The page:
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‘W’ doesn’t stand for women

President George W. Bush is out campaigning with the slogan “W is for Women.” But Sunday afternoon, Gloria Steinem, one of America’s leading women’s rights activists, noted journalist and contributing editor to Ms. magazine, unmistakably told me that calling John Kerry the better choice as far as rights for women are concerned is “perhaps the (biggest) understatement of the Western world.”

Steinem once famously said, “A woman without a man is like a fish without a bicycle.” She is quite knowledgeable and no less outspoken about women’s rights.

This Sunday she spoke briefly during a stop on Michael Moore’s appearance at the USF Sun Dome on behalf of Planned Parenthood Action Fund and

She said “If you vote for John Kerry, you support reproductive rights for women,” a right she called as basic as “freedom of speech or freedom of worship, or any of our other rights.” She does not make big distinctions between such civil rights, as she said, “It isn’t about what we ourselves would choose, but who has the power to make that decision.” Therefore it doesn’t matter what civil liberty is infringed upon; in the end it is bad news for all.

Specifically on the topic of religious freedom, but also in regards of civil liberties in general, she said the Bush administration is the sort of “people our ancestors came here to escape from,” and called it “our version of Ayatollahs.”

The only way the Bush administration is getting anything done, she said, is by camouflaging their initiatives with Orwellian names.

“Bush will say we have to preserve our forest when actually he is opening 60 million acres of virgin forest to exploitation,” she said in regards of the attempt to declassify pristine protected wildlife reserves as so called “no-roads” areas in order to open them up for the logging industry, a large lobby group which has been actively funding Bush.

A very interesting point she raised was that Bush is careful to speak of “innocent life” every time he is pushing for legislation on abortion. That way, he apparently reasons, a ban on abortion does not hamper executions of prisoners on death row (While Bush was governor of Texas he set a new record for executions: 152).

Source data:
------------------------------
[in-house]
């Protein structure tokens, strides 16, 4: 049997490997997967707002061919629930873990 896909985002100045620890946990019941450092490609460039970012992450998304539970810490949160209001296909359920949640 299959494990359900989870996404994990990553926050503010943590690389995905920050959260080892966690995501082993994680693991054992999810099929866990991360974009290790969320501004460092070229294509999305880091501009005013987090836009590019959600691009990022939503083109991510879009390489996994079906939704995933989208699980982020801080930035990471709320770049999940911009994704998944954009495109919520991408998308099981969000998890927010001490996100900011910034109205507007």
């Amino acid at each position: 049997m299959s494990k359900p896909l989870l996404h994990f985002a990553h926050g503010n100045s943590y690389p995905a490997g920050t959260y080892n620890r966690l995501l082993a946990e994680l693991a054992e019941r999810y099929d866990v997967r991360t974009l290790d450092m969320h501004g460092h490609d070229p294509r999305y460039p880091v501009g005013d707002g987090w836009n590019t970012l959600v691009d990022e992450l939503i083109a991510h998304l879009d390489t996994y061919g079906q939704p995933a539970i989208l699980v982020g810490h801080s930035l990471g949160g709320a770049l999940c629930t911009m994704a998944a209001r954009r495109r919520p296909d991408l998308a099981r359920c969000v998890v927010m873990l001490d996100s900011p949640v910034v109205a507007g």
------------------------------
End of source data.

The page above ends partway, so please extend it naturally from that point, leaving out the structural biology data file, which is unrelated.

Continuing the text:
The only reason that “security moms,” stay-at-home moms formerly know as “soccer moms,” lean toward Bush is because they are uninformed.

Steinem says this is in part due to the media being what she calls “evenhandedly negative.” If something negative is said about Bush, the media feels compelled to report something negative about Kerry in order to appear “fair.” As a result, “people don’t really know what the effect on our lives really is” by either candidate.

Even though there are hardly any sectors that have not been adversely affected by the Bush administration, women still seem to think Bush is a better choice.

Bush, for example, has overturned, undermined or simply ignored virtually every environmental law on the books. Steinem’s example of “getting a glass of water” is one of those that affect everybody. Bush has been undermining the Clean Water Act, passed in 1977, and is putting more and more pollutants into our drinking water supply.

Steinem also hit the nail on the head when she said, “We are a rogue nation.” What else would you call a nation that quits international alliance and treaties on a whim and has invaded a country while knowingly withholding information from its own citizens that may have undermined its reasons to go to war with a sovereign nation?

It will be problematic to mobilize women voters for Kerry because they often believe issues like abortion do not belong in politics in the first place and therefore tune out when raised by politicians. But once an organization like Planned Parenthood endorses a candidate they may listen after all.

Until then, women will likely vote who they perceive as the better choice, even though the candidate is not representing their best interests. In that regard they are probably not much different from their male counterparts.

But maybe that’s Bush’s idea of equality, you never know.

Sebastian Meyer is a junior majoring in environmental science and is the Oracle Opinion Editor.